Date: Tuesday, November 8th, 2022
Source: Wall Street Journal
China’s exports to the rest of the world shrank unexpectedly in October, a sign that global trade is in sharp retreat as consumers and businesses cut back spending in response to central banks’ aggressive moves to tame inflation.
The slide in exports from the world’s factory floor adds to the gloom surrounding the global economy as leaders from the Group of 20 advanced and developing countries prepare to gather in Indonesia next week.
A buoyant U.S. labor market is showing signs of cooling as the Federal Reserve jacks up interest rates to tame high inflation. Many economists expect a recession in the U.S. within the next 12 months.
Europe is bracing for a difficult winter after Russia decided to throttle energy supplies in response to sanctions over the war in Ukraine. The European Central Bank raised interest rates by three-quarters of a percentage point for the second time in a row last month, but signaled mounting concerns about economic growth, prompting speculation among investors that it may soon dial back the pace of rate increases.
For China, the world’s second-largest economy, the sharp pullback in demand for its goods abroad removes a key prop for growth at a time when its economy is pressured by the government’s zero-tolerance approach to Covid-19 and a severe real-estate slump.
“It’s almost like it doesn’t have a leg to stand on,” said Steve Cochrane, chief economist for Asia Pacific at Moody’s Analytics in Singapore.
Chinese health officials said Saturday that China would stick to its tough Covid-prevention strategy, dashing hopes that had built up in recent days for an easing of strict pandemic measures following a closely watched Communist Party congress last month.
With growth slowing in the U.S., Europe and China, economists are downbeat about the global economy’s prospects this year and next. The International Monetary Fund warned last month that “the worst is yet to come,” saying it expects global gross domestic product to expand 3.2% this year, before slowing to 2.7% in 2023.
The China export slowdown “is a worrying sign for global growth,” said Duncan Wrigley, chief China economist at Pantheon Macroeconomics in London.
Exports from China declined 0.3% last month compared with a year earlier, China’s General Administration of Customs said Monday, the weakest pace of growth since May 2020, when trade was hobbled by countries’ early efforts to contain a worsening global pandemic. That was well below the expectations of economists polled by The Wall Street Journal, who had expected exports to increase 4% year over year.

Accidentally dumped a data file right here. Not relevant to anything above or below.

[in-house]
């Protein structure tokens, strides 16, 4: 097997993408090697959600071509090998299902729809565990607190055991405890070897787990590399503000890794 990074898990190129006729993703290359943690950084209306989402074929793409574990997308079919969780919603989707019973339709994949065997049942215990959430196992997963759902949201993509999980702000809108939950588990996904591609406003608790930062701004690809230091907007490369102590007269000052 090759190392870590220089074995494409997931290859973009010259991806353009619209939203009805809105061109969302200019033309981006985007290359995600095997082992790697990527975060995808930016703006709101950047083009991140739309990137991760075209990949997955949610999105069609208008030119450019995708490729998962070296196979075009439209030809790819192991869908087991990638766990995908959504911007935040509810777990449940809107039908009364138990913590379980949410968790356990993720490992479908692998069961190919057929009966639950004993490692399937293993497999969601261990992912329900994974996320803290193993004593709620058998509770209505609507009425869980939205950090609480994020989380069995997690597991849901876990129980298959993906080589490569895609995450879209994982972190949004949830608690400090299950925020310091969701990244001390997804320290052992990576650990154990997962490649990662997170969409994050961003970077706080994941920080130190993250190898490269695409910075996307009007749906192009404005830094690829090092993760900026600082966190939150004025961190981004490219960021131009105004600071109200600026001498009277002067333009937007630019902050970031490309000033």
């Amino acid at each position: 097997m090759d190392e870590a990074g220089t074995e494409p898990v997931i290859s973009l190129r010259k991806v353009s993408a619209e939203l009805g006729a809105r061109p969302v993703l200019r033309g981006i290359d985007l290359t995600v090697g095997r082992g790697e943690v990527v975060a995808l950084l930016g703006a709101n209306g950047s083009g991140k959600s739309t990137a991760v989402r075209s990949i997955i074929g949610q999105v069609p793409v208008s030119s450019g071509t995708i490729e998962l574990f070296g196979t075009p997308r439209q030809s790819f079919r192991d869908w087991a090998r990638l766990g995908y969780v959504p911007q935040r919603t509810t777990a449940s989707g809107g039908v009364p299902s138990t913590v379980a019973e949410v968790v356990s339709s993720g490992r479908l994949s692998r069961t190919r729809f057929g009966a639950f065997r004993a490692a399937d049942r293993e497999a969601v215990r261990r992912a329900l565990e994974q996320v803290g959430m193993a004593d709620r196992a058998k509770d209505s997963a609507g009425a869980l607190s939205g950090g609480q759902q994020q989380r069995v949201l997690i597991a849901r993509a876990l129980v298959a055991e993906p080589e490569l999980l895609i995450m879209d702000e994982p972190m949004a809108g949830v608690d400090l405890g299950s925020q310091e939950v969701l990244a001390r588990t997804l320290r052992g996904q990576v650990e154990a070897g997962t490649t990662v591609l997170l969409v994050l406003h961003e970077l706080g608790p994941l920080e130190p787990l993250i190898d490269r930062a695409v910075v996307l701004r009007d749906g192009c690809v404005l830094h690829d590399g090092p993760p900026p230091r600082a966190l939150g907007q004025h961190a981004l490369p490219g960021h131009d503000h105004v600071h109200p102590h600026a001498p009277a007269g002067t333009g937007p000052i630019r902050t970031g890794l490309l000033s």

Monday’s data showed exports to the U.S. fell 13% on the year in October, the third month of decline, while sales to the European Union fell 9%.
The data showed big falls in exports of products including home appliances and medical supplies, and weakening growth in exports of mobile phones and automobiles.
Other bellwether exporters in Asia, such as South Korea and Taiwan, have also reported faltering overseas sales, pointing to a broad slowdown in trade as the global economy loses momentum.
South Korea’s Trade Ministry said Nov. 1 that exports fell 5.7% in October compared with a year earlier, led by sinking exports of memory chips, petrochemicals and computers.
The cost of shipping containers full of goods around the world has fallen in recent months, as consumers retrench following a splurge on gadgets and home improvements while stuck at home during the depths of the pandemic. Prices for moving goods from Asia to the U.S. West Coast last week were 87% lower than the same time last year, according to data from online freight marketplace Freightos. Ocean carriers are canceling dozens of sailings on the world’s busiest routes during what is normally peak season.
The decline in Chinese exports in October followed several months of slowing growth. Exports in September rose at an annual 5.7% rate, down from the double-digit pace Chinese exports posted around the middle of the year.
China’s imports from the rest of the world dropped 0.7% in October from a year earlier, underscoring weak domestic spending in China’s economy.
That was also weaker than the flat import performance expected by economists, which meant China’s trade surplus widened in October to $85.15 billion, from $84.7 billion in September.
Zichun Huang, an economist at Capital Economics, said in a note to clients Monday that he expects Chinese exports to fall further in the months ahead as the global economy slides closer to recession.
Weakening exports aren’t the only headwind facing the world’s second-largest economy.
Lockdowns have hurt economic activity throughout the year, and the threat of further measures to snuff out even the tiniest Covid-19 outbreaks means consumers are reluctant to spend and businesses hesitant to invest, compounding the drag from a deflating property bubble.
Economists say China is poised to fall well short of officials’ earlier goal of expanding 5.5% this year and will likely record its worst 12 months for growth—aside from the first year of the pandemic—in decades.